CSCE 2004 - Programming Assignment 5
Due: Wednesday, April 6, 2011 at 11:59pm
1. Problem Statement:
The purpose of this assignment is to become familiar with strings, operations on strings, and
simple cryptography. In this assignment, you will implement a simple substitution
encryption algorithm called Caesar
The basic concept of the Caesar Cipher is to take a message (called the
plaintext) and shift each letter to the right a predetermined value (called the
key). The resulting scrambled message is referred to as the ciphertext.
Afterward, we should be able to use the ciphertext and key to reconstruct the plaintext when
Example: Take the word EXAMPLE and encrypt it using the key C. Since C is the
third letter in the alphabet, the "offset" is 3, meaning each letter in the plaintext will
be shifted three places to the right, becoming a new letter in the ciphertext. So, after
applying the offset to each letter in EXAMPLE we get the following:
This assignment will consist of 4 steps:
Important: Each of the following steps should appear together in your HW5
submission. We recommend creating a "main menu" loop to allow each of the following options
to be selected and run in your final program. This implies that there will be a pair of
encryption() and decryption() functions for each part. However, the choice of overall program
structure is up to you. (Choose wisely!)
In order to effectively design this assignment you need to build on knowledge attained
since the beginning of the semester. You may use any design you like (you will be graded on
your choices), but here are some suggested tips to get you started:
Start your program with comments based on your design and (the following cannot be
add portions of code a little at a time. Compile and run your
program on a regular basis, so you always have something that
runs, even if it only does part of the job. Make sure you have
completed the first task, e.g., printing your name to
the screen, before you start writing code for the
4. Testing and Debugging:
Test your program to check that it operates correctly for all of
the requirements listed above. Also check for the error handling capabilities
of the code. For debugging purposes, it is useful to "echo" any variables you
input, and to print intermediate results as they are calculated.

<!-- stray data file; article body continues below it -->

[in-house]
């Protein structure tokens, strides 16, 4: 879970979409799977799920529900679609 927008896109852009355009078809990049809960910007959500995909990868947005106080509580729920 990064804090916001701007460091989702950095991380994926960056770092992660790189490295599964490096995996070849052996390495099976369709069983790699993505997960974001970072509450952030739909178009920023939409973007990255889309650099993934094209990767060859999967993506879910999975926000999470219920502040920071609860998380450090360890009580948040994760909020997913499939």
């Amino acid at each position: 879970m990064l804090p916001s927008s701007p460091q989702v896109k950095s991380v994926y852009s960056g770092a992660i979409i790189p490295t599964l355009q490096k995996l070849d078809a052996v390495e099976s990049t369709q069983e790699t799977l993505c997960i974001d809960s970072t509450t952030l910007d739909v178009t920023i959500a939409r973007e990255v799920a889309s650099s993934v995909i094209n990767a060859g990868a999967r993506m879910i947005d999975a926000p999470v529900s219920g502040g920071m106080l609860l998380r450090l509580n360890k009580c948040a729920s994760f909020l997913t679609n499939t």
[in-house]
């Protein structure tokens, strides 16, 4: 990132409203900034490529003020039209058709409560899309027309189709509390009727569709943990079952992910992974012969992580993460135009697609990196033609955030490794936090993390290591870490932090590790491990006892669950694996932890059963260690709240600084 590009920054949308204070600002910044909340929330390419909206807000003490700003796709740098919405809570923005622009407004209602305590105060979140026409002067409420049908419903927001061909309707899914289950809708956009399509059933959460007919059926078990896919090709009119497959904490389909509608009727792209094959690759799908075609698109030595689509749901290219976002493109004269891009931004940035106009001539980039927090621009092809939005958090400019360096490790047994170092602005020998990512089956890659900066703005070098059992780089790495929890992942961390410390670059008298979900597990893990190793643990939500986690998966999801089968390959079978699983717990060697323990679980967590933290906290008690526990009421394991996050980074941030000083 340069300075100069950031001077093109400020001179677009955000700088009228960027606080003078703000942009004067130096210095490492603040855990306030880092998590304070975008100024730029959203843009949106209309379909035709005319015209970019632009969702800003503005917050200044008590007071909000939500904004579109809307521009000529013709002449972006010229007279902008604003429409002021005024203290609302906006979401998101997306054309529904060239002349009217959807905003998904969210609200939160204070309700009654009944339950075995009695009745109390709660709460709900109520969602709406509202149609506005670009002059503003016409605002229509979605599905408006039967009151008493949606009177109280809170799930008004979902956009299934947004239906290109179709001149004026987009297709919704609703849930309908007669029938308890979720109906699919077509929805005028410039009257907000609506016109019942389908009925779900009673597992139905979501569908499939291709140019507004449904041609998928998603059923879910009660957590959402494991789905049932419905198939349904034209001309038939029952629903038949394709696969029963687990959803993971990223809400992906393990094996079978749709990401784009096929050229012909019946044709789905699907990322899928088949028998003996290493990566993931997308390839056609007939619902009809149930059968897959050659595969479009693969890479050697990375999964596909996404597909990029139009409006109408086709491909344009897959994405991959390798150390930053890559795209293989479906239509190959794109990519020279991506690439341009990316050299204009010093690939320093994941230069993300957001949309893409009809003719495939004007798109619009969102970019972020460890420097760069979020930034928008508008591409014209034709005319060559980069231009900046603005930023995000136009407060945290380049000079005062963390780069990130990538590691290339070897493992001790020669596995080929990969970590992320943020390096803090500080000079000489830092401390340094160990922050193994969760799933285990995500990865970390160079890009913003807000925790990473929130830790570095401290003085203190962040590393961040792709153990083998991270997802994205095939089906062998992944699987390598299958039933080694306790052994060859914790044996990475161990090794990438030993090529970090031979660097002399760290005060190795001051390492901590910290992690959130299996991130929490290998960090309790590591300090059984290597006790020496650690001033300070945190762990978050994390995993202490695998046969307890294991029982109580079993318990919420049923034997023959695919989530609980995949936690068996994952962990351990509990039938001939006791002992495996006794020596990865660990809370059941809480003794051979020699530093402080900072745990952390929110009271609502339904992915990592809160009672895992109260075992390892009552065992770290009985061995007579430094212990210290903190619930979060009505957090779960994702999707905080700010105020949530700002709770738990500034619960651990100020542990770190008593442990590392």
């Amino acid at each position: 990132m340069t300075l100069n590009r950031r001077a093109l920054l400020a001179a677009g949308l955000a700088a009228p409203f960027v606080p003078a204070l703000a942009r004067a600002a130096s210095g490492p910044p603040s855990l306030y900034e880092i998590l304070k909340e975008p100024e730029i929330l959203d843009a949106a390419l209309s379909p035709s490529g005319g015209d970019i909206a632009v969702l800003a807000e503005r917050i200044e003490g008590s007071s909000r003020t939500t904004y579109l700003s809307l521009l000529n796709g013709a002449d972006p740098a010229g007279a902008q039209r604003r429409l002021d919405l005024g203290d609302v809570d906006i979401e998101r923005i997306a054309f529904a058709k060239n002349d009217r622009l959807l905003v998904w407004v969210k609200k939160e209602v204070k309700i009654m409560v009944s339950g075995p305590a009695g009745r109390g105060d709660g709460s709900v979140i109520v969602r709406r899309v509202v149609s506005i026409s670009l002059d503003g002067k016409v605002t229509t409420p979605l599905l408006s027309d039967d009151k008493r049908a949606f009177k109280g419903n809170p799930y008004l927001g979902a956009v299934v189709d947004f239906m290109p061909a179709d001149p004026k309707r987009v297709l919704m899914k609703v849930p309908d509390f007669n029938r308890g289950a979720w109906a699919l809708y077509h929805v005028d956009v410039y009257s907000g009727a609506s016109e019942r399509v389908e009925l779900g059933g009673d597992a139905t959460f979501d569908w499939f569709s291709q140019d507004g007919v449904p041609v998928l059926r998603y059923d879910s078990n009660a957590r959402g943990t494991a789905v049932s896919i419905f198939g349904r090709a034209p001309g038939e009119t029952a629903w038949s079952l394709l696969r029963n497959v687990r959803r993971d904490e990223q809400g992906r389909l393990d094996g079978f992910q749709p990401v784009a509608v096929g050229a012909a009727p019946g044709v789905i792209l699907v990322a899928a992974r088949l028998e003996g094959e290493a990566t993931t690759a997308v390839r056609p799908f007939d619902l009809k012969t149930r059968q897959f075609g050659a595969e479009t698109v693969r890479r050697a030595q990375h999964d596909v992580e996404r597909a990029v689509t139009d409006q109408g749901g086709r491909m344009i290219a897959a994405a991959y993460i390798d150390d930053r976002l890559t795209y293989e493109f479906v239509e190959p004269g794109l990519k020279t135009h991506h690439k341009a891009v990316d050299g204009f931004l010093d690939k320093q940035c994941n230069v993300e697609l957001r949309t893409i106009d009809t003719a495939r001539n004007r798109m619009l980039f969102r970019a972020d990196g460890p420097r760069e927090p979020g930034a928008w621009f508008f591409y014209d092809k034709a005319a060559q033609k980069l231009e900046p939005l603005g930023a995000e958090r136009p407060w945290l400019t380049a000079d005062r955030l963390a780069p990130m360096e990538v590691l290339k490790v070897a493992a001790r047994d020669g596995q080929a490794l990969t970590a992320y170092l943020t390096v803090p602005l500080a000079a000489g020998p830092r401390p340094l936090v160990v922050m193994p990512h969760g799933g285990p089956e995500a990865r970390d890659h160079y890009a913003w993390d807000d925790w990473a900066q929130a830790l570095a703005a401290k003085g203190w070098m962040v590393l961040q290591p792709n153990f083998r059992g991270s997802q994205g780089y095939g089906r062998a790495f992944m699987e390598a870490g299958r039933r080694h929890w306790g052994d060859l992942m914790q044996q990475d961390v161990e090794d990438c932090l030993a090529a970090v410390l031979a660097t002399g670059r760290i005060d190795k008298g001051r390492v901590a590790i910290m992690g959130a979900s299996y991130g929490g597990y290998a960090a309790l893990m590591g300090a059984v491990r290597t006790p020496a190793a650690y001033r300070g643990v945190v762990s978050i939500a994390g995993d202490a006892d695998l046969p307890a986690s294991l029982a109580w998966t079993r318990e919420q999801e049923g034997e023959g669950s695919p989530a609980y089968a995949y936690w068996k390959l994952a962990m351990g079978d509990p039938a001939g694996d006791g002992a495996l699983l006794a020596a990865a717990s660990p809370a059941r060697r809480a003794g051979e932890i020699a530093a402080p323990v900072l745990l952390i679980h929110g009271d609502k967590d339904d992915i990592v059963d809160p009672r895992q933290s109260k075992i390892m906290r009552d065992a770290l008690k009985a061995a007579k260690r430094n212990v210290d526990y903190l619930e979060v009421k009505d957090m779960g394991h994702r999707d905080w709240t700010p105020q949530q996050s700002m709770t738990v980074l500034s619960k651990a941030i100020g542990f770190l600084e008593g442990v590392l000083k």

You should comment out your debugging code before you hand in your
final version of the program.
When you have completed your C++ program, write a short report (less than
half of a page long; a few sentences will suffice) describing what the objectives were, what
you did, and the status of the program. Does it work properly for all test cases? Are there
any known problems?
Include this report in the comments at the top of your source code file.
Finally, when you are finished, run your full program from start to
finish. Copy/paste the entire screen output from at least one full run of your program
at the bottom of your source code. Use comments around this output (that is, /* and */)
to ensure your program still compiles as-submitted after this addition.
6. Project Submission:
To Submit Homework 5:
- Begin an email to your TA with the exact title "CSCE 2004 HW5".
- Copy/paste the contents of your source code file into the body of the email.
(Note: Do not add anything extra to the body of the email! And make sure your
FULL name and uark ID number are printed out at the beginning of your program...)
- Send the email!
- If your lab is Monday, Thursday, or Friday, you should be emailing cporter(at)uark.edu
- If your lab is Tuesday or Wednesday, you should be emailing dapon(at)uark.edu
The date/time-stamp on your email will be used to verify that you met the due date above.
All late projects will receive reduced credit (10% off if less than 24 hours late, no credit
if more than 24 hours late), so hand in your best effort on the due date.